So here's what football fans learned this week. Players are ridiculously overpriced and overpaid. Agents are ridiculously overpaid for ensuring their players are ridiculously overpriced and overpaid. Clubs ridiculously overprice and overpay both of them before some eventually go bust with ridiculous debts. And the authorities ridiculously do nothing to stop all this ridiculousness.
Didn't we already know all this? As startling revelations go, wasn't this right up there with Sir Alex Ferguson's declaration that he is not planning on retiring any time in the next 50 years? Well, yes, in the overall sense it was. But what Wednesday's scoop in The Independent finally introduced us to was the devil which lurked so putridly in the detail.
Portsmouth are wrong to the Nick Leesonesque figure of £122m and included in this debauchery of debt are not only non-payments to local firms and an ambulance charity but also £1m to Tottenham because of a goalkeeper who had the effrontery to choose Stoke over White Hart Lane. And guess who will get paid out first? Take a bow English football. You must be so proud of having the richest and biggest league on Earth.
Oh yes, we were shocked by the scale of it all. Repulsed even. But were we that surprised? Not really. The professional game has devolved into such a squalor that its supporters have long since perfected the knack of raising eyebrows at the same time as shrugging shoulders. During this footballing equivalent of patting one's head while rubbing one's tummy, the fan somehow manages to laugh as well. Particularly when the swashbuckling heroes of the Football Association arrive at the scene of the financial devastation promising "to probe" for any irregularities.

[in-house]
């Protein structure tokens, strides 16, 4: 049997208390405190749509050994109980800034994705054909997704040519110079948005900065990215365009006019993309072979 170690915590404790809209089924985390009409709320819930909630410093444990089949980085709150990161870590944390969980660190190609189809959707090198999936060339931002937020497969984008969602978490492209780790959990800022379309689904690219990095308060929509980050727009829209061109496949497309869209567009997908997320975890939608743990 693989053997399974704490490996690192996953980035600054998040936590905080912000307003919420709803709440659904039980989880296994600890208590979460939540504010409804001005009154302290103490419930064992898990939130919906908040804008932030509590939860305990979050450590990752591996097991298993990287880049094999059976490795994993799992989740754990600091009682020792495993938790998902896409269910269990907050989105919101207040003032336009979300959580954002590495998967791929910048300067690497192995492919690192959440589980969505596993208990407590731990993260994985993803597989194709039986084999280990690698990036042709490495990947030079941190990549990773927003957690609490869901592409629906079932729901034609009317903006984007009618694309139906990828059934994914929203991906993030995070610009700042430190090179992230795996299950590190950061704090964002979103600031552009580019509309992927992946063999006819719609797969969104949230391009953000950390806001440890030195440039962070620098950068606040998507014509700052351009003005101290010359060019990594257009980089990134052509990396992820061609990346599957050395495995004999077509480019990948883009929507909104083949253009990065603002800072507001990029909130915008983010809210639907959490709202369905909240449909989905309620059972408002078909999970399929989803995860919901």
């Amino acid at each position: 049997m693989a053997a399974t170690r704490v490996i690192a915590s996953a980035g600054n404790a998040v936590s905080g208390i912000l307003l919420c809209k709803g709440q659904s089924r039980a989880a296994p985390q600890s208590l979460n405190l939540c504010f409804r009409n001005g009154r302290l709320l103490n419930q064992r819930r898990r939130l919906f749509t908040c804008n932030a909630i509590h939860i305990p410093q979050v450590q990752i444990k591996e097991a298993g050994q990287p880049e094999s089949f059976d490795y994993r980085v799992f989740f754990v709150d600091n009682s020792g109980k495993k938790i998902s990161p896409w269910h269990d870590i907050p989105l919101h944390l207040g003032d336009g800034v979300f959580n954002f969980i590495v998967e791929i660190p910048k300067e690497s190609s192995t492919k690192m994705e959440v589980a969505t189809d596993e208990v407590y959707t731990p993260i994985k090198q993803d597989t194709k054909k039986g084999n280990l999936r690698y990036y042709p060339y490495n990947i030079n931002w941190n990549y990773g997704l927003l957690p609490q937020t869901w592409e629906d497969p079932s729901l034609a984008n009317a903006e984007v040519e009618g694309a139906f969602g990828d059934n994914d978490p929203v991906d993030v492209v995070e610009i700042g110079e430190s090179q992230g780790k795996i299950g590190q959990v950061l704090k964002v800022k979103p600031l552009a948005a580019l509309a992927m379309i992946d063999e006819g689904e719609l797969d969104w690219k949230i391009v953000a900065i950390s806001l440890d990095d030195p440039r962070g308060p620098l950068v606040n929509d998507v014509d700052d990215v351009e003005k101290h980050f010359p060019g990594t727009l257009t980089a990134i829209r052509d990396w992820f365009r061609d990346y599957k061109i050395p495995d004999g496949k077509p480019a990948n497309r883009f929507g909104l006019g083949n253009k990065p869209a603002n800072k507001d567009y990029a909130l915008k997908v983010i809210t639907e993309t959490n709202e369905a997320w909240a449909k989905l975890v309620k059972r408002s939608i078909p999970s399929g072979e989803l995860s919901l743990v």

It's not probes the FA need to launch, but rockets right up their members' posteriors. The FA shouldn't be rooting around for any misdemeanours against their weak rules of governance, but barging through every office door and ripping apart every accounts book. Portsmouth are just the tip of an iceberg on a collision course with the entire League structure and with the arrogance of the Titanic captain they have ignored the threat of the impending catastrophe. They can't any longer. It's here. "Club overboard!"
It might not just be Portsmouth who go under. It's Hull, it's Cardiff, it's any club who get caught up in the hype and dare to spend like the giants they are encouraged to be rather than the respectably sized outfits they should aim to be. Forget the perceived corruption at Fratton Park, for that is not representative of this mess. In many cases the charge of "mismanagement" is merely the charge of "dreaming", of flying up there in the fantasy clouds.
Just as reprehensible as their excess is the shortage of tethers. Nothing and no one is yanking them back down to reality until the earth has opened up irrevocably. Effectively the club police themselves and in an industry where success can be bought on the never-never that is very dangerous. The governing bodies must get a grip now.